Stadtwerke Münster Introduces Electric Bus Fleet Capable Of 500 kW Charging


VDL Citeas Electric for Stadtwerke Münster

VDL Citeas Electric for Stadtwerke Münster

Stadtwerke Münster in Münster, Germany has a new fleet of five all-electric buses from VDL bought through two separate projects.

Environmental topics seem\ to be very important to Stadtwerke Münster, as earlier the company installed a solar system on the depot.

As always, it’ll be interesting to see how the buses perform for the full shift or two in terms of range.

We don’t know the range, but there is no need for long range when buses can be fast charged from 500 kW chargers at the two end points of the line. VDL implemented a unique charging system with a robotic arm that automatically connects to the bus charging inlet.

“The VDL Citeas Electric delivered in Münster in connection with the SEB and ZeEUS projects feature an IFAS rapid charging system on the side of the roof of the bus. IFAS (Institute for Fluid Power Drives and Controls) is part of the RWTH Aachen University of Technology, as is the ISEA (Institute for Power Electronics and Electrical Drives) which coordinated both Münster projects. A robotic arm that emerges from the roof of a bus shelter automatically makes contact with the charging system of the bus. With this system up to 500 kW of power can be charged within 4-6 minutes. The firm Pintsch Bamag developed the electronics for the power system. The Citea for the SEB project is fitted with a Hoppecke battery. The Citeas Electric taking part in the ZeEUS project are each fitted with a Microvast battery. All 5 of the electric buses will be put in service on line 14, which according to the plans will make this line fully electric. The rapid charging stations are located at the two end points of this line. An additional rapid charging station is present at the bus depot.”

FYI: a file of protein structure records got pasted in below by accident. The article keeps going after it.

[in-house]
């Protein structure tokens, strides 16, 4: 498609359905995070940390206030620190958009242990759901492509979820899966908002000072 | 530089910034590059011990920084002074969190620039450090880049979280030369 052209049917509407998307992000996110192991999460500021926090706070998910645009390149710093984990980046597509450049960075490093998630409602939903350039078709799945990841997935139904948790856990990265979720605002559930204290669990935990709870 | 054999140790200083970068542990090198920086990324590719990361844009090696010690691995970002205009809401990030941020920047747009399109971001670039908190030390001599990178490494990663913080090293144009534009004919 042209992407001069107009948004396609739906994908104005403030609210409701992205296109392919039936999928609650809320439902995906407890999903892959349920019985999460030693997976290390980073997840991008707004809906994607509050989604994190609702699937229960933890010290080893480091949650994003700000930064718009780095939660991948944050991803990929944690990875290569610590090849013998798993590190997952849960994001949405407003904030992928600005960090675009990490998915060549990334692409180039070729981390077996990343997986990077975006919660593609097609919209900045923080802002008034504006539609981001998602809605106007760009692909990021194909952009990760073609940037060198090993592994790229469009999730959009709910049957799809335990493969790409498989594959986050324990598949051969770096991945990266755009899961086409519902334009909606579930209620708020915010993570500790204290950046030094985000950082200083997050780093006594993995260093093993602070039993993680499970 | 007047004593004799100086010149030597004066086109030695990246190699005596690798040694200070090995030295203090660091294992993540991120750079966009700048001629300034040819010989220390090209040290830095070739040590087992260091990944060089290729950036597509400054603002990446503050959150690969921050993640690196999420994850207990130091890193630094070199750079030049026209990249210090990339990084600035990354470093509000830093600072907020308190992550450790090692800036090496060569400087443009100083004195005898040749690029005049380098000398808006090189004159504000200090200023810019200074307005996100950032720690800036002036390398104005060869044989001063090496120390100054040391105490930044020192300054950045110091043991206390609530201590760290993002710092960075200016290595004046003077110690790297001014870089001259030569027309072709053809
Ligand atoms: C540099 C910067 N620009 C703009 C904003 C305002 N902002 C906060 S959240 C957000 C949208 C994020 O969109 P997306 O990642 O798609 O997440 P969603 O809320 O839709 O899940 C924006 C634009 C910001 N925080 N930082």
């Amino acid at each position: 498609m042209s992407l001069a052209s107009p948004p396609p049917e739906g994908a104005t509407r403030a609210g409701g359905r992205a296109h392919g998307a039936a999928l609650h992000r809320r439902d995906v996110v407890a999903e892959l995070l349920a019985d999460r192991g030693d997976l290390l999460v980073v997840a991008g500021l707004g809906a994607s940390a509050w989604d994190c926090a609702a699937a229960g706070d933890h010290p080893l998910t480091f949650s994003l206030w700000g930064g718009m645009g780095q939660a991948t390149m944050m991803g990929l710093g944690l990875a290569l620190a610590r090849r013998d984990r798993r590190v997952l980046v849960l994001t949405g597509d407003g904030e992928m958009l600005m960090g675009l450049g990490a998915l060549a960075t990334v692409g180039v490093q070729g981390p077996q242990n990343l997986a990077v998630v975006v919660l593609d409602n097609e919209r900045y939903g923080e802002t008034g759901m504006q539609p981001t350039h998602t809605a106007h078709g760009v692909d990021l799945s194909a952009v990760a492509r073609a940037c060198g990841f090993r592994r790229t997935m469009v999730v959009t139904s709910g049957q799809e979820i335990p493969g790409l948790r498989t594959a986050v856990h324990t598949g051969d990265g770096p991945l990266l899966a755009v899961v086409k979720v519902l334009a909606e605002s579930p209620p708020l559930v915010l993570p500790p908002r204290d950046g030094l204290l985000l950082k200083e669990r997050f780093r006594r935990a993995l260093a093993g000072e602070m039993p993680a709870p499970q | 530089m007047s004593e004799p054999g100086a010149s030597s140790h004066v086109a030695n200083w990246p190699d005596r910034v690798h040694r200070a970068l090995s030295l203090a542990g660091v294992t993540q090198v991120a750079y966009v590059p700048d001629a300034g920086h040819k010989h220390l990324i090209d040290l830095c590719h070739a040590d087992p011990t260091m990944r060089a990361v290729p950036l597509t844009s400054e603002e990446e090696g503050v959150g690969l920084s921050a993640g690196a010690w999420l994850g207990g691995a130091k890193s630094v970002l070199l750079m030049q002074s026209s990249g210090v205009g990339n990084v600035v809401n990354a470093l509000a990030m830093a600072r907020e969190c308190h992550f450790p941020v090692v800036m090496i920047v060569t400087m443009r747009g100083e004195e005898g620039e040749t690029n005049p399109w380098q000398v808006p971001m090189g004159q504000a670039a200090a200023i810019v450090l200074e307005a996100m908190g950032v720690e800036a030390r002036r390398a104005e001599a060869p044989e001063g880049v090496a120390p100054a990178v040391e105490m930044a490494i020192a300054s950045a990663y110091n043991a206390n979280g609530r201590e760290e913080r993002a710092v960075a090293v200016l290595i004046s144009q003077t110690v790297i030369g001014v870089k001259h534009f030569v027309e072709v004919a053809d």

VDL Citeas Electric for Stadtwerke Münster

VDL Citeas Electric for Stadtwerke Münster

Category: Bus

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12 responses to "Stadtwerke Münster Introduces Electric Bus Fleet Capable Of 500 kW Charging"
  1. FRank says:

    500kw in 4-6 mins… What does that even mean… Isn’t it more like 500kwh in 4-6 mins? Or it can peak at 500kw after 4-6 mins being plugged?

    1. Braben says:

      The charging power is 500kW, which means it takes about 5-10 minutes to charge the 86kWh battery up enough to cover the bus route. So the turn-around time at the terminus is just a few minutes.

      According to a German article they intentionally chose relatively small batteries (for a bus). The 86kWh are dimensioned for up to 3 times the one-way route of 12km on the pilot line, meaning the range is about 36km total.

  2. Chris5472 says:

    According to the German website the Lithium batteries have a capacity of only 86 kWh. The route “14” is about 12 km long and the bus is able to “skip” two charges before it has to charge. Does someone feel like doing the Math now ?

  3. offib says:

    There’s a place in Germany called Munster? Huh… Forgetting that, woah, 500kW?! I always thought something like that was overkill, or at least through a charging cable.

  4. Cavaron says:

    So… a 86 kWh battery can be charged at 6C in 10 minutes. If Tesla superchargers where that fast, who would need bigger batteries? Besides the countries with no speed limit on highways – so Germany basically.

    1. offib says:

      These busses would typically have Lithium-Titanium cells. They’re dreadful regarding size, density, old, almost everything else, but they’re cheap and charge very well.

      Mitsubishi sold this kind of cell in Japan in their MiEV fleet. Instead of fitting 16kWh, it could only fit 12kWh, but they rapid charged in 10 minutes!

      1. mr. m says:

        they are not cheap

      2. Rex says:

        LTO, that’s right .but LTO could be the most expensive battery. Mitsubishi uses Toshiba’s LTO. To developed a commercialized LTO is a challenge, gassing was always a problem.

  5. stupid says:

    interesting to see that the batteries accept such power, even for only 5min (it’s enough at 500kw).
    Anyone has clues regarding the technology ? Li-ion ? primatic ?

    more interesting would be the impact on the durability of the battpack

    1. stupid says:

      Li-Ti as said above.

      1. Braben says:

        There are actually two types of batteries being tested: The ZEUS busses use Lithium Titanate as you said, but the SEB model uses a Lithium Ion Battery:

    2. Rex says:

      LTO based material as anode, lifespan could be the longest among all types of lithium battery. The new London double deckers use the same battery for series hybrid. fast charge is one of the advantages, high cycle life is another.